It is not a rival for a replicaer who meals on USS Enterprise's request, but can transform a gloop into useful items and even works of art such as miniature versions of Homeland Thinker.
The real version of the replicator, scrolled after a useful 24th century device, spuns the detailed 3D shapes and components with stunning images of them to a rotating container filled with soft light that reacts to light.
The researchers used the new 3D printing process to make a model of jaws, small planes and bridges, as well as more complex structures such as a ball in a cage. On the footage from the laboratory of scientists, objects emerge from a light-sensitive fluid that is fully formed in less than two minutes.
Christopher Spadachini, in the US government's Lawrence Livermore Laboratory, said he was surprised at how well the first subjects appeared. "We all knew that we immediately had something very exciting."
Traditional 3D printers build structural layers per layer, but this can leave small steps to move on the sides of the printed objects. Another disadvantage is that certain shapes, such as the vaults, need support to fill the gaps while building the structure. The new process, called calculated axial lithography, produces objects with smooth surfaces and removes the need for support.
To print an object, scientists start with 3D representation either by scanning or drawing on a computer. This turns into a series of video images showing how the object looks from different angles. Then, one projector transfers the images one after another to the rotating bowl filled with a thick, light-sensitive polymer. Images change thousands of times during a revolution.
"Since the container is rotated, the design that is being modified changes over time can control the amount of light each point receives," said Hayden Taylor of the University of California, Berkeley. Points that get a lot of light harden, while those that do not stay liquid.
"The key is that the projected video is perfectly synchronized with the rotation of the container," said Indrasen Battacarya, also in Berkeley. "In each specific corner you will select a specific project image".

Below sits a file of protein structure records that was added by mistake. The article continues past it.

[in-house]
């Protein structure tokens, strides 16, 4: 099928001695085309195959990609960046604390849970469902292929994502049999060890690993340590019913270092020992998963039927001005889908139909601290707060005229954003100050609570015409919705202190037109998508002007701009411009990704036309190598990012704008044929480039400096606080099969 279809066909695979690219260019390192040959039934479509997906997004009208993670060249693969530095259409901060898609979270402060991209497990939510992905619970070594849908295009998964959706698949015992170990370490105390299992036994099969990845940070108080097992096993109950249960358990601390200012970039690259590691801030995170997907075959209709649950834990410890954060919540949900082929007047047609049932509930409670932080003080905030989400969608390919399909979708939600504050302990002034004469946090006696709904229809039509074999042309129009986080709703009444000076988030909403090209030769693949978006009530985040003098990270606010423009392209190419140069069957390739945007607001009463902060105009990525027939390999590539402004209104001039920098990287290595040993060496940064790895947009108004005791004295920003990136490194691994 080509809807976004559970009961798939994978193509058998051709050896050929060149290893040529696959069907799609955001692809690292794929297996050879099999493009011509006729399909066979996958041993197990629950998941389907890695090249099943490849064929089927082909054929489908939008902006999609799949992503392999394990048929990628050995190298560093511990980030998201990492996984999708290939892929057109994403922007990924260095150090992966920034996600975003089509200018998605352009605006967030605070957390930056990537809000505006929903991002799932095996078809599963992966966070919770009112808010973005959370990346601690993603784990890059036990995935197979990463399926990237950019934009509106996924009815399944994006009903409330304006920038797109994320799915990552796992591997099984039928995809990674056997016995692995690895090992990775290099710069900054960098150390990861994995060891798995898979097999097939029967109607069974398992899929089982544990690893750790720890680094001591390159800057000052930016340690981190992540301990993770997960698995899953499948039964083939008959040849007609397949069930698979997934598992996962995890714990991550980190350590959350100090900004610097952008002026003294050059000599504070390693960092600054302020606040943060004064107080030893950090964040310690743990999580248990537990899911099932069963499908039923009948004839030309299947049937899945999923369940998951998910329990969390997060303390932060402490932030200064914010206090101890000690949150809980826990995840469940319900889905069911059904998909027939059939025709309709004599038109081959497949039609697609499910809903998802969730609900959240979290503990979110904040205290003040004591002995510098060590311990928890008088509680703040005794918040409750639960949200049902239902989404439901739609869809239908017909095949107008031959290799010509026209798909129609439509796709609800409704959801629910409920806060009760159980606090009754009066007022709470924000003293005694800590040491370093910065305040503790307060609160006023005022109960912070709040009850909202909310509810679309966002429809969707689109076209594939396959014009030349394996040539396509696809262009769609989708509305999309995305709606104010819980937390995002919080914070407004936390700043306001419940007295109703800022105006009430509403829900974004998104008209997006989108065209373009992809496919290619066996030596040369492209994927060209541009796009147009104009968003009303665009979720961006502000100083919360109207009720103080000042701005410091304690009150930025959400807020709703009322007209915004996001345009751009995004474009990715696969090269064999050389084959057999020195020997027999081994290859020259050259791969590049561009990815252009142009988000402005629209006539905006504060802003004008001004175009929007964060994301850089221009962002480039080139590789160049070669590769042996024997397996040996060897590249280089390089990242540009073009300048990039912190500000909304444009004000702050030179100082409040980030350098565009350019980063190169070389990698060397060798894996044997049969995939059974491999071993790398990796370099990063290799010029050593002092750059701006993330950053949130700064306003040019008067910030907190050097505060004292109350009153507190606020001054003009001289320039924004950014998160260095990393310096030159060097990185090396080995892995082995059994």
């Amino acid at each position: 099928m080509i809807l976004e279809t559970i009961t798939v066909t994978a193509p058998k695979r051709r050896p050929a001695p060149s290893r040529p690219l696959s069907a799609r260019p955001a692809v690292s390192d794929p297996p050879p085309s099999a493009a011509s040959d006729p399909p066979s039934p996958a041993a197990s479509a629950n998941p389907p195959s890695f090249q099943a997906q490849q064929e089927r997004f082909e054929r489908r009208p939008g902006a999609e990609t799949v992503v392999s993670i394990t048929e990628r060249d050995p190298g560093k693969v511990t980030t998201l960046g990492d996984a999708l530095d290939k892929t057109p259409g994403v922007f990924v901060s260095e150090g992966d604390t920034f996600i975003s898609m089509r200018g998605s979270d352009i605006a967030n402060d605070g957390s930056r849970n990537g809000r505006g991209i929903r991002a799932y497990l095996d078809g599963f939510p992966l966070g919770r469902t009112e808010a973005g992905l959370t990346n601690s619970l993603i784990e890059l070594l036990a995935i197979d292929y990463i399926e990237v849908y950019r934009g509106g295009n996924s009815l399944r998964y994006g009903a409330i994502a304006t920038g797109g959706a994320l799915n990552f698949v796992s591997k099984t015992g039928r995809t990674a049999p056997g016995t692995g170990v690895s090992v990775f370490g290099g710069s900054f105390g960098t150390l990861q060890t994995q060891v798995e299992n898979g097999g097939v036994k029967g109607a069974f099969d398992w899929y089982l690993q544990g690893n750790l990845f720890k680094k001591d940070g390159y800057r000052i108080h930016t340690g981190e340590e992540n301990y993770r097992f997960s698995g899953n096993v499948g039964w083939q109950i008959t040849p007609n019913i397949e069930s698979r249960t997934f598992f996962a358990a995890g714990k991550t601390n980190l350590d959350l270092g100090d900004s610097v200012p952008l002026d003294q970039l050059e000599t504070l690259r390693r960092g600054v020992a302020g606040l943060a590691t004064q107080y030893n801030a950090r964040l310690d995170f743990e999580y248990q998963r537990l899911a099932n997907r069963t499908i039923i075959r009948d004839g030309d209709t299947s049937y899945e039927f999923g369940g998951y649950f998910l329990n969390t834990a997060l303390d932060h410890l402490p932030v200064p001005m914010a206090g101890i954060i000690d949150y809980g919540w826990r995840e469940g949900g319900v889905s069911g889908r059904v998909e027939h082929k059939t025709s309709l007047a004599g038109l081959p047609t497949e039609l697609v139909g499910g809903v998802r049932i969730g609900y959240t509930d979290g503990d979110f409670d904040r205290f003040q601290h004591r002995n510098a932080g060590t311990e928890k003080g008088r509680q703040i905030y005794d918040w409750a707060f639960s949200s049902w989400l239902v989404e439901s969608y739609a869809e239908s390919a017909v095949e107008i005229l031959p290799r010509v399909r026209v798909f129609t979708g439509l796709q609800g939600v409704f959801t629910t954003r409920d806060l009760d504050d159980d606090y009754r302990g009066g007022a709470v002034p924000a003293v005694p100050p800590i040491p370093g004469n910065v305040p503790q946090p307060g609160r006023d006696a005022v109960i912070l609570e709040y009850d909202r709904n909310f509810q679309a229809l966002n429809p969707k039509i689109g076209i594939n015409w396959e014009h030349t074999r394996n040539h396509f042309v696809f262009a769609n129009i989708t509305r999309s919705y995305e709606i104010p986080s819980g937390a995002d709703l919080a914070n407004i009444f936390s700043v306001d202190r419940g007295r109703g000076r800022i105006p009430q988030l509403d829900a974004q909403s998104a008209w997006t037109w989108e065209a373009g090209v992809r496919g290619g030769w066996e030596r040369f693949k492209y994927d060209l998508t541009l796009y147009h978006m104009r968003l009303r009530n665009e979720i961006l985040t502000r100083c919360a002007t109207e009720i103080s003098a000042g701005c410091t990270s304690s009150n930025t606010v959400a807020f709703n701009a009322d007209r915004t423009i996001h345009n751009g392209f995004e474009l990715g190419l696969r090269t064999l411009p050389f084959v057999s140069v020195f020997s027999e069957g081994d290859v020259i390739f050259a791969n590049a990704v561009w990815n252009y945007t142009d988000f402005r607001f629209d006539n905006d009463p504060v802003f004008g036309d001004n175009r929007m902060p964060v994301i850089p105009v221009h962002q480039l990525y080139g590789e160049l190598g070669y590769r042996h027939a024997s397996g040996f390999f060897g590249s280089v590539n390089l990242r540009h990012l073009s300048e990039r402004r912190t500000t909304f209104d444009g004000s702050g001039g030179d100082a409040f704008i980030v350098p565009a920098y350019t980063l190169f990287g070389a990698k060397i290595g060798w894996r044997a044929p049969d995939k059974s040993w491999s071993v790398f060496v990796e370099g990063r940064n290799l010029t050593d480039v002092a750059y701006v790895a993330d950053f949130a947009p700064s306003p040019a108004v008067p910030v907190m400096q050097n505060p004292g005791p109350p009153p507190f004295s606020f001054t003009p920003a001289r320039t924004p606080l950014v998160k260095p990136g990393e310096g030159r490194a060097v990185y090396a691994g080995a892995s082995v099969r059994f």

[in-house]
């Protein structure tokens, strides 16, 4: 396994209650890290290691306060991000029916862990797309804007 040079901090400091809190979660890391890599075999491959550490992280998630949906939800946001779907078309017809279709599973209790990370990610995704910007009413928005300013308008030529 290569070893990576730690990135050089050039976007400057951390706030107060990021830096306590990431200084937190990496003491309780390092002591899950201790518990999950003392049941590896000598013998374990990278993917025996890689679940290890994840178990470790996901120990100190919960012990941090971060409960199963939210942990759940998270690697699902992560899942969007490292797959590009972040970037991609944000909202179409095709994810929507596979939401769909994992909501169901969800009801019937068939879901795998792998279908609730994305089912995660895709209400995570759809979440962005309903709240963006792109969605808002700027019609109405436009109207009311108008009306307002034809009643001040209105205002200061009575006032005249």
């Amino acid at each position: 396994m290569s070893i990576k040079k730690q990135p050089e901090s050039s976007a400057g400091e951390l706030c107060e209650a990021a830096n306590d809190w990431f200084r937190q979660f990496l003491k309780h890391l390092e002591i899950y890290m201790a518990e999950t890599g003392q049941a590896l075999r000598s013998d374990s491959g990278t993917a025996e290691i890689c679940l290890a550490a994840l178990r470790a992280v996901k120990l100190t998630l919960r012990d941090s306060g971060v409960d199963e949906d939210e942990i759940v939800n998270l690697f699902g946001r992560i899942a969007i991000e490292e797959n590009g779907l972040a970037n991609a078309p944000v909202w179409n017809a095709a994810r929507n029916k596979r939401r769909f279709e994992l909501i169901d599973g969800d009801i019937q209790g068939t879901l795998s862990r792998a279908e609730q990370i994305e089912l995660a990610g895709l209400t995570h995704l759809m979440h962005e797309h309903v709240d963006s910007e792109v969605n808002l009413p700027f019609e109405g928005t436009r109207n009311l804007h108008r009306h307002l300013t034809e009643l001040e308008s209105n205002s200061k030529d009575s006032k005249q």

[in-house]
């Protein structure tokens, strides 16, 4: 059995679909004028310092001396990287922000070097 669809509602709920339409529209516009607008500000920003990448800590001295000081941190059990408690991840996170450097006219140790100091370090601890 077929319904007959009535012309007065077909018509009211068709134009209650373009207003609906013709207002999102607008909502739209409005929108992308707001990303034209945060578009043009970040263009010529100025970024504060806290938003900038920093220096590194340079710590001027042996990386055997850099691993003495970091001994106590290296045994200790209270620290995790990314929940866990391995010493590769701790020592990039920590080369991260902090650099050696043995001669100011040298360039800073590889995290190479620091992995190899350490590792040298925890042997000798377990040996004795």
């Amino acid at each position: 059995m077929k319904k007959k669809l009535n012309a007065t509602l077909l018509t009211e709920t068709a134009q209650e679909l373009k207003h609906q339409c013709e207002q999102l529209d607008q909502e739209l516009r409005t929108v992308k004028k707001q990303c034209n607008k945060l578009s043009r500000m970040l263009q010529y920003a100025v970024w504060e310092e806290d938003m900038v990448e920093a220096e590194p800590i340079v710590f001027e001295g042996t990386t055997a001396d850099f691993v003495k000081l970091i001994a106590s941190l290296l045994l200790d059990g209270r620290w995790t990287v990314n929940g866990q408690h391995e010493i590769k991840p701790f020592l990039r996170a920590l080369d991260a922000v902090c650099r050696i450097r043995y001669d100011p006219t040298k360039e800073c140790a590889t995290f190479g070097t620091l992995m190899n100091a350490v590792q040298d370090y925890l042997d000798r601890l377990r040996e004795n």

In the laboratory it takes less than a minute for the printer to create a Rodin sculpture of 2cm. The largest point they have made is about 10cm with features as small as 0.3mm. The released gel from each sample is exhausted and reused, said Hossein Hyidari, co-author of a study published in science.
Researchers are now exploring what products can do and how big they are. Beyond scale models for designers, dental implants and medical prostheses are on the cards. But the process can also be printed on the top of existing objects, so it can add customized ergonomic tool handles and sports equipment, and in the future, maybe even print clear, soft hydrogels through small electronic circuits to make smart contact lenses .
Ian Campbell, who works on a computer-based product design in the Laubrobo University's Research Add-ons Research Group, says the idea of "volumetric 3D printing" has been around for some time, but this was the first system he saw to use multi- angle projections to make complex objects.
"Key benefits reduce time and do not need support. However, the second of these benefits depends on the high viscosity of the used resin material," he said. If the light sensitive light is not thick enough, parts of the first hardening unit can simply sink to the bottom of the container.
The main limitation of the process is that photoreactive polymers can be expensive and generally not used to produce genuine products. "However, these materials proved to be very effective in producing prototypes and this new system could also fit into this segment of the 3D printing market," he said.
"The system will need to be increased to be of commercial benefit to most companies, but it can be from immediate use for companies looking for small models, such as the dental industry and jewelry," Campbell added.
Scientists have a habit of making little copies of Thinker's birthday to showcase their latest achievements. More than a decade ago, Korean researchers went a step further than the small copy of Willard Wigan, which can sit on pepper, with a version that is no higher than half the width of human hair. It's not clear how many people saw it.